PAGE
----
[Issue 22] Media Monitoring: Extract of Press News on Higher Education in Africa

  1. University World News

The challenges of growing PhD graduate numbers (Africa)

Sub-Saharan African countries need to increase the production rate of PhD graduates and substantially improve investment in doctoral education, according to recommendations emerging from a six-country study examining the PhD landscape in the region. While there is little disagreement about the need for more PhDs in Africa, experts say caution is needed on the issue of how such expansion takes place. The report Building PhD Capacity in Sub-Saharan Africa, produced jointly by the British Council and the German Academic Exchange Service (DAAD) in cooperation with the African Network for Internationalisation of Education and University College London Institute of Education, builds on two key studies – the joint International Association of Universities and Catalan Association of Public Universities report, and the Higher Education Research and Advocacy Network in Africa (HERANA) 2014 report focusing on flagship African universities. Countries covered in the report include Ethiopia, Ghana, Kenya, Nigeria, Senegal and South Africa. Released last month, it aims to widen the evidence base on PhD provision “using national-level data, and to take into account doctoral training provision in a cross-section of diverse institution types”. It also seeks to address gaps in areas such as format and conditions of provision, patterns of engagement between PhD programmes and industry, the private sector, the community and policy-makers.

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  1. The Guardian

Where are the black scientists, artists and thinkers in university syllabuses? (Africa)

What do you think of when you hear the word “black”? Do you think of a colour? A race? A culture? A movement? There are many different ways of interpreting “blackness”, prompting the question: is it a concept worth studying? Although there is a tradition of “political blackness” in the UK, by referring to someone as black you are usually describing them as having sub-Saharan African origins. These people have been in the UK for centuries, and many important black British figures of the past, such as Olaudah Equiano, Ignatius Sancho and Walter Tull, have too often been overlooked in our nation’s history. Black people have also interacted with our island nation more recently through slavery, colonialism and the Commonwealth. Yet there seems to be collective amnesia in the UK about the contributions of people of sub-Saharan African origin. So much so that, when prominent black figures criticise our government for their inaction or complain about the racism they have experienced, they are often told they should be “grateful” to be here in the first place. Luckily, in many institutions, there is a burgeoning movement of higher learning that seeks to change our widespread ignorance, and to value the experiences and contributions of black people in Britain. Many UK universities offer degree programmes centred on Africa and black people. For more than 50 years, Soas and Cambridge University have provided excellent graduate programmes dedicated to the study of Africa, and Edinburgh, Birmingham and Oxford universities have followed suit. What’s changed more recently is the emergence of the study of blackness, which looks at the cultures and politics of the African continent, as well as the lived and historical experiences of the African diaspora.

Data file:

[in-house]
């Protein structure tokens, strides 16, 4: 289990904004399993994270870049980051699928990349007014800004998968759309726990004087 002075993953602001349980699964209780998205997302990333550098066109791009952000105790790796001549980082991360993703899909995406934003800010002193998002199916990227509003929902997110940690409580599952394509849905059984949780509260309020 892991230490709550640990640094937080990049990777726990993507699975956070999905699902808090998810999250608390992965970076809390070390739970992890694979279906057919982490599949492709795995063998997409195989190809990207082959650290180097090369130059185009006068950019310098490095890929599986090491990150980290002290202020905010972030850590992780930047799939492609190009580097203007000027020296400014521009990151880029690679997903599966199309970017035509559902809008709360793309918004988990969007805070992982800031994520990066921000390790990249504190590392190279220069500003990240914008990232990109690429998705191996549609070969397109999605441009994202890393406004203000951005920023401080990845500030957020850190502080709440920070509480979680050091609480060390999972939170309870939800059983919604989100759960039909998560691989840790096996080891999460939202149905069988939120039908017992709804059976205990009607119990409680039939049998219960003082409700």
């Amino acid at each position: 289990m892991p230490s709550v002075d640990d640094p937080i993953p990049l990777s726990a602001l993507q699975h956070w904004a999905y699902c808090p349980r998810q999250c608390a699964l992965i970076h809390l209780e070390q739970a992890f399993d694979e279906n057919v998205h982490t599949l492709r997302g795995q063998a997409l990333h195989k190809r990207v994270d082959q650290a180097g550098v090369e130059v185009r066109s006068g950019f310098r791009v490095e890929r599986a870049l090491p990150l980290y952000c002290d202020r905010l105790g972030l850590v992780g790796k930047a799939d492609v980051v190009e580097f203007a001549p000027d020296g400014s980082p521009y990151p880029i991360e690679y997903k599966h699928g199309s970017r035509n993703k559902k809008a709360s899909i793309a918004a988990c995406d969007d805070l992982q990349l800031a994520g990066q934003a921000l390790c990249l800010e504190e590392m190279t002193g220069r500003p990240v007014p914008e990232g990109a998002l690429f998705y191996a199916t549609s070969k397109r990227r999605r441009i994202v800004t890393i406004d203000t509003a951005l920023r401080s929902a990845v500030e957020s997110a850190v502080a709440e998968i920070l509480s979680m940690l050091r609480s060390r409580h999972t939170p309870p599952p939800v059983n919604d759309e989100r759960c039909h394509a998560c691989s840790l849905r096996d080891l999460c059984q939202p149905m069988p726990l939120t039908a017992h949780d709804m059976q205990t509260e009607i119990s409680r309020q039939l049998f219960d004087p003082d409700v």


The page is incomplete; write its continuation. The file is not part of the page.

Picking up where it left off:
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  1. University World News

Agriculture e-learning hub goes live (Africa)

An e-learning hub for African universities mooted by the Regional Universities Forum for Capacity Building in Agriculture (RUFORUM) and the Food and Agriculture Organization (FAO) of the United Nations in 2017 is now operational, offering more than 35 member universities from across Africa access to free content intended to enhance the teaching of agriculture. The hub will enable students, staff and researchers in universities to access free online learning material, providing them with up-to-date quality material on subject areas such as sustainable food systems, food and nutrition security, responsible governance to secure tenure rights and equitable access to land, fisheries and forests, among others. The RUFORUM-FAO e-learning hub for African universities will also offer material on climate-smart agriculture, food losses and waste, food safety, social protection and resilience, child labour, gender equity and women empowerment, and responsible agriculture investments. “As a RUFORUM member, you are invited to visit the RUFORUM-FAO e-learning hub, assess the offer and match the various courses to your existing university learning programmes being regularly offered through your academic institution or university,” said a statement by RUFORUM. The content, developed by experts in various fields for learners from Africa and across the globe, will be delivered in major international languages used in Africa, including English, French, Portuguese and Spanish. It comprises a mixture of multimedia content, targeted learning strategies, dynamic screens, interactive tests, and exercises with feedback and illustrative case studies, that help to make complex topics accessible to both new and more experienced learners wishing to update their skills in a way that is not covered by the traditional university curriculum.

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Download complete Media monitoring here Media Monitoring.Extract for Higher Education news in Africa. 22

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